One type of reaction is carried out in a way such that fatty acid is converted into alcohol through hydrogenation, and then into linear internal olefin through dehydration. As such, since 2 mol of H2 are fed per 1 mol of fatty acid to remove 2 mol of H2O to thereby prepare 1 mol of linear internal olefin, there is no weight reduction, and all of the processes used are fixed-bed processes, making it possible to achieve mass production. The reaction for producing fatty alcohol may operate using a Cu-based partial hydrogenation catalyst under conditions of about 200 to 400° C., H2 pressure of about 20 to 100 bar, WHSV of about 0.05 to 10 h-1, and a gas oil ratio (GOR) of about 50 to 5000, so that fatty acid is converted into fatty alcohol. Using a typical metal oxide catalyst for dehydration, the reaction is carried out under conditions of about 200 to 500° C., N2 pressure of about 1 to 30 bar, WHSV of about 0.05 to 10 h-1, and GOR of about 50 to 5000, yielding linear internal olefin.
 The other type of reaction for preparing linear internal olefin is to use decarbonylation. Decarbonylation is carried out in a way such that two fatty acid molecules are converted into a fatty acid anhydride and one molecule of each of CO and H2O is removed, thereby yielding one molecule of linear internal olefin and one molecule of fatty acid. Mainly using a Fe-triphenyl phosphine chelate catalyst, linear internal olefin is prepared under conditions of 120 to 300° C. and N2 or CO pressure of 1 to 70 bar in a batch reactor. In order to increase the decarbonylation activity, when a salt such as NaCl, KCl, NaI, or KI is added, the halogen material participates as the chelating agent of the catalyst, thereby accelerating the conversion into linear internal olefin. In order to remove water produced during the reaction and to accelerate the decarbonylation reaction rate, light acid is added in the form of an anhydride. Since the produced linear internal olefin is a material produced via decarbonylation, it has a number of carbons lower by 1 than the original number of carbons. This reaction has no large initial investment cost because the yield of linear internal olefin is high and a batch reactor is used.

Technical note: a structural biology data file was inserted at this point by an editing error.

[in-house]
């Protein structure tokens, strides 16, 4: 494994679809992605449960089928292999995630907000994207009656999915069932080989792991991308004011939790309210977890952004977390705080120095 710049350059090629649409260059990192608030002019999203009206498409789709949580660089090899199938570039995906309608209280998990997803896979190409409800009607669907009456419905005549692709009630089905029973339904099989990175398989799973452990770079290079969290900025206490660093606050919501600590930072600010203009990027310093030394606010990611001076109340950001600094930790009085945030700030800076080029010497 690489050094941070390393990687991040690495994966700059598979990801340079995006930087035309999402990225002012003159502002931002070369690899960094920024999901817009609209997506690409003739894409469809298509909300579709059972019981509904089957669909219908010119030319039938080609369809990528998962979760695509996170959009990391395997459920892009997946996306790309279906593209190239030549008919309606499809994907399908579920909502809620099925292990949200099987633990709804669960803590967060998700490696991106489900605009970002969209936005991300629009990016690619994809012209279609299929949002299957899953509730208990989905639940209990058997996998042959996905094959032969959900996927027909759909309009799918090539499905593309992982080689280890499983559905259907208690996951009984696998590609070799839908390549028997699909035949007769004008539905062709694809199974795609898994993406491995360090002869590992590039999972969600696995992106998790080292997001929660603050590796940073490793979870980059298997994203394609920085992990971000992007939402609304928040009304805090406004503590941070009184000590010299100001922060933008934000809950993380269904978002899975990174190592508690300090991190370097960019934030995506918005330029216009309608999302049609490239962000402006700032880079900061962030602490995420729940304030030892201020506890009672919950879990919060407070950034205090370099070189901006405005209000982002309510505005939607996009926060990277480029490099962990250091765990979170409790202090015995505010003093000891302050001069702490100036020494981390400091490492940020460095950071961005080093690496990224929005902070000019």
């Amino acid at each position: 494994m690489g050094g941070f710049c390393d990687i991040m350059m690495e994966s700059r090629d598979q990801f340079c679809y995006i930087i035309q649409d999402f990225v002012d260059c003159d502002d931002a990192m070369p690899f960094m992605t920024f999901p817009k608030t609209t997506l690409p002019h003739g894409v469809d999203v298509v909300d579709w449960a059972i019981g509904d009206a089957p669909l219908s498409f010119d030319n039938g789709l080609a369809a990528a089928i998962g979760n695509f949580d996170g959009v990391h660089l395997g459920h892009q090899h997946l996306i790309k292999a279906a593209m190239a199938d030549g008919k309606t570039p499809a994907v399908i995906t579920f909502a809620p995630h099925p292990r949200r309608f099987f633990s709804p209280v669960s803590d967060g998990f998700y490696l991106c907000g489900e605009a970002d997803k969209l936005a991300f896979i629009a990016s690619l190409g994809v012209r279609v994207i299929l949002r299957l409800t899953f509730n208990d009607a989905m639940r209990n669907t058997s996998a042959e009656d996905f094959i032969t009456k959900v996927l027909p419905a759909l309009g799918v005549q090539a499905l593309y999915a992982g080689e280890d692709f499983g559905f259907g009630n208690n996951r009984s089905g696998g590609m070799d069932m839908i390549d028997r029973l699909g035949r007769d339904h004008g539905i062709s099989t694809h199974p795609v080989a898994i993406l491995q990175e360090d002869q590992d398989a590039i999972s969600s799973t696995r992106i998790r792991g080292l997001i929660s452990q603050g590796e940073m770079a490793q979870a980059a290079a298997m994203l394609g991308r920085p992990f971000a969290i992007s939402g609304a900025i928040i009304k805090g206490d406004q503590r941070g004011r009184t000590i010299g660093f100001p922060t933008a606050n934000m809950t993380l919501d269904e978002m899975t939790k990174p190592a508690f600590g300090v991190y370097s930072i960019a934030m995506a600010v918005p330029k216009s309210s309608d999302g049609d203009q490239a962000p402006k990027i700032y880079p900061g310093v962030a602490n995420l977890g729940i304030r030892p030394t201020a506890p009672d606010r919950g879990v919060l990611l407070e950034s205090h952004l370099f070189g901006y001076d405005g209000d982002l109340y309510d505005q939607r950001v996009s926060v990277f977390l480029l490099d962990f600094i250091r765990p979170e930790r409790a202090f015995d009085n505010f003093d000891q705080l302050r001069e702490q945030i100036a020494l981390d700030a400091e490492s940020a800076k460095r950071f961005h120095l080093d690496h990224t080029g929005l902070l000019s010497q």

When using the above two exemplary methods, linear internal olefin may be prepared, and the conversion into linear internal olefin is not necessarily limited thereto. Also, the type of preparation of linear internal olefin may be adopted depending on the need and industrial scale.
 Production Reaction of Estolide
 Estolide is synthesized through the estolide reaction between the C16 fatty acid and the C18 or C17 linear internal olefin.
 A typical reaction for producing estolide is carried out using an acid catalyst. The acid for use in the catalyst is mainly a strong acid, such as H2SO4 or HClO4, and an acid having intermediate strength such as formic acid may be used, but more severe conditions are required. The estolide reaction does not occur as rapidly as typical oligomerization and alkylation, thus causing no side reactions, and taking a long period of time under the estolide reaction conditions, thereby increasing the estolide yield. The experimental parameters for producing estolide include not only acidity, acid value, and temperature, but also reaction time and stirring rate. Although estolide is produced within several hours, the yield thereof is not high, and thus the reaction time is typically set to 12 hours or more. Furthermore, the stirring rate is regarded as very important. As the stirring rate is increased, the reaction may become more efficient. The reaction pressure is also important. Thus, the production of estolide at low reaction pressure is adopted because changes in color of the product may decrease and the yield may increase, but a vacuum unit is required.